While women were pursuing architectural education in the United States as early as 1874—Mary Louisa Page at the University of Illinois Urbana-Champaign—almost 100 years would pass before many institutions offer full co-education and Title IX of the Education Amendments would be signed into law by President Richard Nixon. Title IX, prohibiting sexism in education, and the preceding Equal Pay Act, prohibiting sex-based wage discrimination, were landmark moments in the women’s rights movement. Nonetheless, 50 years later, the effects of this have not led to gender parity in architecture and many other disciplines.

The last chart shows metrics for students, graduates, NCARB applicants, architects, and architecture awards for the past 35 years. Starting at the top with the green and red lines, we can see that the proportion of women among NAAB accredited degree earners has historically trailed the proportion of women among enrolled students. However, over the past ten years these two lines have converged. In other words, women are graduating with accredited degrees at approximately the same rate they’re enrolling, indicating that there is no longer either a gender-based achievement gap or pipeline delay within architecture school.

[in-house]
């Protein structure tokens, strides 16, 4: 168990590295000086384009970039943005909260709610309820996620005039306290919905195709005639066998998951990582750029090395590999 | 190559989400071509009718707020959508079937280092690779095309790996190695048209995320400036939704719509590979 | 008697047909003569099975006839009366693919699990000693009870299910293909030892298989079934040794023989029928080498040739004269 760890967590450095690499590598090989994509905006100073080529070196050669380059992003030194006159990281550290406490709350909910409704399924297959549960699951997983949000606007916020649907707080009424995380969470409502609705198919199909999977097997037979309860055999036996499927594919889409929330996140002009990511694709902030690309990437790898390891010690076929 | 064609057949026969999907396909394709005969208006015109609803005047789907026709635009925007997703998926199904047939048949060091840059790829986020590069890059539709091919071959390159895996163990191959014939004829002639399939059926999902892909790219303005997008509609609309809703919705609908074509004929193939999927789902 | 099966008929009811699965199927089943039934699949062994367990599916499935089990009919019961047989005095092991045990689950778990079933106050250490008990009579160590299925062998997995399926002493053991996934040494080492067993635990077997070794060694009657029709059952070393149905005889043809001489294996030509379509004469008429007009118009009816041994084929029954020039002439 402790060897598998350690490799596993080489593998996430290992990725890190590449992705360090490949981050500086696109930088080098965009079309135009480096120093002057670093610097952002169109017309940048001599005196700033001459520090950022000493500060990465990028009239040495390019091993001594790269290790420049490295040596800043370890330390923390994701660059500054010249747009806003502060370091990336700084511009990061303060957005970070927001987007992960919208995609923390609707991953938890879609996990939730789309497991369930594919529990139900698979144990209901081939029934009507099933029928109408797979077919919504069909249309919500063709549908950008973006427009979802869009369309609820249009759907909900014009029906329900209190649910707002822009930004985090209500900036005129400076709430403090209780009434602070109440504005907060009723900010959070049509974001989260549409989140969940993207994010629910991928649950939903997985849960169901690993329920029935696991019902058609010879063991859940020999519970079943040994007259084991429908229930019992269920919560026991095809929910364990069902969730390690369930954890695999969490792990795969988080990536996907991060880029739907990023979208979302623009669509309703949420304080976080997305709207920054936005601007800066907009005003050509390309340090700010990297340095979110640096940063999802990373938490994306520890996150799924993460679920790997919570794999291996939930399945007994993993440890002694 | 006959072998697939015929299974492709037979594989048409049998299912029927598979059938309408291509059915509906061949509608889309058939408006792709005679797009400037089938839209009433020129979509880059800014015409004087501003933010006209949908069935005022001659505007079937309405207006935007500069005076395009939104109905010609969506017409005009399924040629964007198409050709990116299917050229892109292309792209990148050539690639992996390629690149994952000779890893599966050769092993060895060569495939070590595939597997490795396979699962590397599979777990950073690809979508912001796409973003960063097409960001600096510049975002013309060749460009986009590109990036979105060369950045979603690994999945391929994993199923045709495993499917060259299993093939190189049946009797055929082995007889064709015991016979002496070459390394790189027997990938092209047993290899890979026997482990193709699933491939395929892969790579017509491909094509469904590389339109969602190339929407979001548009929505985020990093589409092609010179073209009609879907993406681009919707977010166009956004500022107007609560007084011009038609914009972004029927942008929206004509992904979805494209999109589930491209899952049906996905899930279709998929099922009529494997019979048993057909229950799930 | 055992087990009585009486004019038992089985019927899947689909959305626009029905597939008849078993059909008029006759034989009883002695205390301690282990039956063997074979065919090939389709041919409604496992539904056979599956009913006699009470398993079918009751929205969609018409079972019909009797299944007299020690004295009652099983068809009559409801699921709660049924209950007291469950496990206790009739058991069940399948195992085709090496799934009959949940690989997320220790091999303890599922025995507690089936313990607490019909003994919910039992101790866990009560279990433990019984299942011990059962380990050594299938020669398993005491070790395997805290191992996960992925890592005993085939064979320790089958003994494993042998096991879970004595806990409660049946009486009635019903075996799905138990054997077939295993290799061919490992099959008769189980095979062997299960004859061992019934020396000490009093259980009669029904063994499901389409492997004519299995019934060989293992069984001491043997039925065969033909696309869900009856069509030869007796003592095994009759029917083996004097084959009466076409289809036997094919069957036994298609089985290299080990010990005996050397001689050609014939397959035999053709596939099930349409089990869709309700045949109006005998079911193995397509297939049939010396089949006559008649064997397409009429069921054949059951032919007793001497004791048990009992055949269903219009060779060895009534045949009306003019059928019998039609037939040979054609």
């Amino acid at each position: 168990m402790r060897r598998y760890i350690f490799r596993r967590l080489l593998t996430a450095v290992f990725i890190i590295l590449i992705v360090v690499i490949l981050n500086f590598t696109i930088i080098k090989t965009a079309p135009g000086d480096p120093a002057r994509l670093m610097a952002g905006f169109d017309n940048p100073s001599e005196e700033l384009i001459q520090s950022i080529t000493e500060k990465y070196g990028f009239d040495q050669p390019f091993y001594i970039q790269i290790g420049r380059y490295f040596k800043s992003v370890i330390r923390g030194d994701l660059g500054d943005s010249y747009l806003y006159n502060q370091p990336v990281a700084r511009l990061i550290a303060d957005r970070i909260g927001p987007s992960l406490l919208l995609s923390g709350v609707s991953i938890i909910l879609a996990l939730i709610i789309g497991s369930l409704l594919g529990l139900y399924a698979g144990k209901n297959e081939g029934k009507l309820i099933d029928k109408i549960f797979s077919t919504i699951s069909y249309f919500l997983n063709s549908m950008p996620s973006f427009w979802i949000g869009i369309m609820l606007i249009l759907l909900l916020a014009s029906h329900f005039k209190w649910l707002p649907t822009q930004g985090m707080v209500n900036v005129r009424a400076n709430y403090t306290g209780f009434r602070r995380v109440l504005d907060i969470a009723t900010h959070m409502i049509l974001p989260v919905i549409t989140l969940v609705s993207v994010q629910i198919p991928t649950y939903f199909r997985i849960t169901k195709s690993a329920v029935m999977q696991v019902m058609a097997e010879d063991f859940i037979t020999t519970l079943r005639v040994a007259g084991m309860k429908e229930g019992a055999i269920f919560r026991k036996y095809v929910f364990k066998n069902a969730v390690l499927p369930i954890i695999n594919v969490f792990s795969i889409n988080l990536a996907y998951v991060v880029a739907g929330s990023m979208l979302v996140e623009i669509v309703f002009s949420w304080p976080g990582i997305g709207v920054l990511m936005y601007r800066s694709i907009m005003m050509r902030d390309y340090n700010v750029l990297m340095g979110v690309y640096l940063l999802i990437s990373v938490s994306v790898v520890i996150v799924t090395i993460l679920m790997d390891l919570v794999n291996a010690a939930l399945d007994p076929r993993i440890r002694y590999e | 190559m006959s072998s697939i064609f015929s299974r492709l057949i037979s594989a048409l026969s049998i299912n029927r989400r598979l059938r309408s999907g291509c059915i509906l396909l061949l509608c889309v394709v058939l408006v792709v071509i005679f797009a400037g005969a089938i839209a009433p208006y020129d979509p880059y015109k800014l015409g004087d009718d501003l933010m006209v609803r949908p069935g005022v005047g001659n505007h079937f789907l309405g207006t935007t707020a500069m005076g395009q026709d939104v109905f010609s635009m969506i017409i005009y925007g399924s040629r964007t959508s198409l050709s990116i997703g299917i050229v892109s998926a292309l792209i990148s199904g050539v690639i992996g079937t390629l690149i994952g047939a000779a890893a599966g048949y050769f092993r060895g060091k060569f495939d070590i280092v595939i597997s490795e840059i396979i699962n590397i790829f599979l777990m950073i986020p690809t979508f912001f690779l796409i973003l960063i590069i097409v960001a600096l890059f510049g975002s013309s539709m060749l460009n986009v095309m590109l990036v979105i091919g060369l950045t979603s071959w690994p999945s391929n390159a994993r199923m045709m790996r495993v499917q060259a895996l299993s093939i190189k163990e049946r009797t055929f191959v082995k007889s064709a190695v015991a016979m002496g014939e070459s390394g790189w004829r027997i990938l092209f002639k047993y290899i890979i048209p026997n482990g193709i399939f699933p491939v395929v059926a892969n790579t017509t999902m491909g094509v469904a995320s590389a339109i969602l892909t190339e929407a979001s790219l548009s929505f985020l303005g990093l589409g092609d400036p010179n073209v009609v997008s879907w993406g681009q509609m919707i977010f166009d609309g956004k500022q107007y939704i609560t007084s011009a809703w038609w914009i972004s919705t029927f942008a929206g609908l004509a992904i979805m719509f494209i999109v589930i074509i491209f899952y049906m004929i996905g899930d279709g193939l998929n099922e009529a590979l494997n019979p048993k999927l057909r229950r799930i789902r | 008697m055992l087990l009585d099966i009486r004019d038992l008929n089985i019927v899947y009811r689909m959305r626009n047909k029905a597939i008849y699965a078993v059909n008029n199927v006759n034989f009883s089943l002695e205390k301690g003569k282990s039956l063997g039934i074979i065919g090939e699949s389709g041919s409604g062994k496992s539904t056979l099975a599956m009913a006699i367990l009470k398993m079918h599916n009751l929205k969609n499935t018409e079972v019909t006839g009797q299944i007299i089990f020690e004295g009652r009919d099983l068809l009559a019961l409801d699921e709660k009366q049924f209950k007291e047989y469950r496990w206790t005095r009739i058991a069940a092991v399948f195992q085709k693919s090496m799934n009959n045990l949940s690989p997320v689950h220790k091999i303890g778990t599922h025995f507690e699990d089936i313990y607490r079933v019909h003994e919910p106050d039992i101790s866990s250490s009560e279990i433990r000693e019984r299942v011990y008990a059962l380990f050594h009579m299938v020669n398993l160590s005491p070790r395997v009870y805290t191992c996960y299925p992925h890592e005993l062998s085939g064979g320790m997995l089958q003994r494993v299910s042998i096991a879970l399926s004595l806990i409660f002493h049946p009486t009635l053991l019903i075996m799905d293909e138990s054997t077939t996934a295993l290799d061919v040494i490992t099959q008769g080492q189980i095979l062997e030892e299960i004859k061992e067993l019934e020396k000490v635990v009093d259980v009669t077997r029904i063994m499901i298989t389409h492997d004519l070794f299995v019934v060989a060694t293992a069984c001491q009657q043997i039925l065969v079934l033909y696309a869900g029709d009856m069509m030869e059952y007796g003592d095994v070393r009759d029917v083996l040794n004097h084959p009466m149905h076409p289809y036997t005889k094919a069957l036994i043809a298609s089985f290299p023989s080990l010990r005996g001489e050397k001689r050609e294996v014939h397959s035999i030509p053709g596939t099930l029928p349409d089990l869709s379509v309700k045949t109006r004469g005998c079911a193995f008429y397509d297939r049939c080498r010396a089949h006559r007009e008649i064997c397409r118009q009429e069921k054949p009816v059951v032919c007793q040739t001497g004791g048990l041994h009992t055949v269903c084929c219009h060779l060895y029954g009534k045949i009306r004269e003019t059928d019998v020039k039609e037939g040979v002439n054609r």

The purple line shows the increasing participation of women among NCARB Record applicants, based on a chart recently published by NCARB. For instance, in 1985 women represented over 25% of architecture students enrolled at NAAB-accredited programs but fewer than 10% of NCARB Record applicants. This is a classic example of what we call a leak in the architecture “pipeline.” If this gap reflected only the pipeline delay, or time that it would take for these women to progress to further stages at the same rate as their male peers, we would see the proportion of female NCARB Record applicants exceed 25% a few years after 1985—not fifteen years later, in 2000.

However, in recent years, NCARB Record applicants have reached 40% and has continued to climb indicating that, by comparison to their male colleagues, female students and graduates are substantially more likely than they were in 1985 to take this step towards licensure.